Poet Laureate's Blog: January 2019

Poetry in 2019the Trend Line is Good

Happy New Year! Each January, there are articles everywhere you look about starting the new year off “right.” Whether it’s “5 Easy Resolutions for Your Career” or “131 BEST New Year’s Resolutions” (yikes!), there’s no end to the advice available. Good news: this month’s blog is not one of them! When it comes to poetry, my only “advice” is “try it–you might like it!

That being said, I do have some thoughts to share with you on what’s happening in poetry in 2019. Here are 5 trends related to poetry you might find of interest. Over the next months, we explore each in more detail.

Here’s the big picture:

1. The popularity of poetry continues to rise

28 million people read poetry in 2017 The number of print poetry books sold in Canada in 2016 grew 79% over the previous year–the largest jump of any category–and grew again in 2017. In 2018, two of the Top 10 bestselling Canadian titles of theyears were books of poetry: Milk & Honey and The Sun and Her Flowers, both by 20-somethng Indo-Canadian poet Rupi KaurAt the other end of the spectrum, The Flame, the final book of poems assembled by octogenarian Leonard Cohen, was an instant hit when it was published posthumously in October.
This is by no means just a Canadian phenomenon. In the UK, poetry sales went up by 15% in 2017 and in the US, a 21% growth in poetry sales occurred between 2015 and 2017, making poetry one of the fastest growing genres in the publishing industry. And people aren’t just buying poetry, they’re reading it: last year almost 12% of North Americans polled reported reading poetry–pretty amazing when a quarter of of them indicated not having read a whole book in any format in the past 12 months!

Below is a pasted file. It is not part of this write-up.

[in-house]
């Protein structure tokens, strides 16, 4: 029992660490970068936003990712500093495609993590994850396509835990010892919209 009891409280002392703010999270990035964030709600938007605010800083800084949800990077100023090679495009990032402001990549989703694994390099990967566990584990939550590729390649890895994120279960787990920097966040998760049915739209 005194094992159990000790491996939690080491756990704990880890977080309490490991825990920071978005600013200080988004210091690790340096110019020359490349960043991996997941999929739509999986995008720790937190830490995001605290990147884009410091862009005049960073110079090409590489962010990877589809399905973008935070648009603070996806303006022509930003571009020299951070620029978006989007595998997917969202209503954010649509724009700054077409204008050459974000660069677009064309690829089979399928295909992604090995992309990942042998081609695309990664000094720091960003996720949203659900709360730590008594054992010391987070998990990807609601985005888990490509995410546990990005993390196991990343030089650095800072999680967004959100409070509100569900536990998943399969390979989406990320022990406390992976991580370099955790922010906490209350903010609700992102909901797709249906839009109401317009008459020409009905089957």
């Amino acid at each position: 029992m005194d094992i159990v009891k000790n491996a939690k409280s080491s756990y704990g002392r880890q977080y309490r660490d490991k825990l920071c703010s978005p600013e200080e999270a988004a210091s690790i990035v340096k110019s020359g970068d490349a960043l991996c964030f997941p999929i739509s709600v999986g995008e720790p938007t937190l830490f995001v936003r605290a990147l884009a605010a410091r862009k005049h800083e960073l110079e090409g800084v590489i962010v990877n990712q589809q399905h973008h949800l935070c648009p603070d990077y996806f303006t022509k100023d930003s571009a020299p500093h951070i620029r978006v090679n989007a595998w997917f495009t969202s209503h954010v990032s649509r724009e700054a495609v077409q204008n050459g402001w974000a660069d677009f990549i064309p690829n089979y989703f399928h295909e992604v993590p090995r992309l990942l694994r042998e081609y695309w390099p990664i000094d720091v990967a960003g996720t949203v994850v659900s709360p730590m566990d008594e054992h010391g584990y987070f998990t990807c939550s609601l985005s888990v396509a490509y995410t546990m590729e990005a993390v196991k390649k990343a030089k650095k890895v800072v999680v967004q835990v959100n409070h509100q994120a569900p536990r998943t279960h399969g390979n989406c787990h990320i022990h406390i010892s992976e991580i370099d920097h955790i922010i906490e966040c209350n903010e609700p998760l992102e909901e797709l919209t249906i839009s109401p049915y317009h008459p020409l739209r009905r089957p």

2. The audience for poetry is changing

Of those polled who read poetry, almost 30% were between the age of 18-35. Saul Williams, a famous slam poet (more about this later!) noted the cyclical nature of poetry’s popularity, “It’s always engaged a new generation of youth who have brought it back to the forefront of culture and put new terms on it.”

The survey showed steep increases in poetry readership across the board, but especially among women, minorities and adults with only some college education. Poetry has also gotten a major boost among rural audiences: almost twice as many people from non-metro areas read poetry in 2017 than in 2012.

3. The definition of what makes a poem continues to expand

An attendee at a local poetry event last year told me, “When I was in school, the teacher said that all we needed to know about poetry was “Ta-da, ta-da, ta da-da; Ta da, ta da, ta da;  ta da, ta da, ta da-da; ta da, ta da, ta da.” Wow-have things changed in the poetry world! Today, we’re approaching close to 100 recognized genres of poetry. Some of these forms have been “discovered” by Western writers in other cultures, like the Sijo (a Korean verse form related to Haiku but with more syllables) and the Ghazal (an Arabic verse form traditionally focused on love).